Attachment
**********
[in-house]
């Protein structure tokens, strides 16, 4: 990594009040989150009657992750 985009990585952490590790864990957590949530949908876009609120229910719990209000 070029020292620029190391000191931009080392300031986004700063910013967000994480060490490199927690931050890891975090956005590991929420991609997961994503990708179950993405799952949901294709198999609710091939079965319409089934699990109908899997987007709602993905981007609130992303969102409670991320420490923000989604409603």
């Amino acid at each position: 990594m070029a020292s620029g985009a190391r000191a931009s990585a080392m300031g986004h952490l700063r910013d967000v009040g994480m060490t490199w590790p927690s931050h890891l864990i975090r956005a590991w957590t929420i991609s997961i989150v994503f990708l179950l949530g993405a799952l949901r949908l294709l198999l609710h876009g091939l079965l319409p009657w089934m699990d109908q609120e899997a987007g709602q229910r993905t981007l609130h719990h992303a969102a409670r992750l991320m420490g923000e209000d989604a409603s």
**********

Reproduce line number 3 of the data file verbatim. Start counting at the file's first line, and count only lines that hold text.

């Amino acid at each position: 990594m070029a020292s620029g985009a190391r000191a931009s990585a080392m300031g986004h952490l700063r910013d967000v009040g994480m060490t490199w590790p927690s931050h890891l864990i975090r956005a590991w957590t929420i991609s997961i989150v994503f990708l179950l949530g993405a799952l949901r949908l294709l198999l609710h876009g091939l079965l319409p009657w089934m699990d109908q609120e899997a987007g709602q229910r993905t981007l609130h719990h992303a969102a409670r992750l991320m420490g923000e209000d989604a409603s």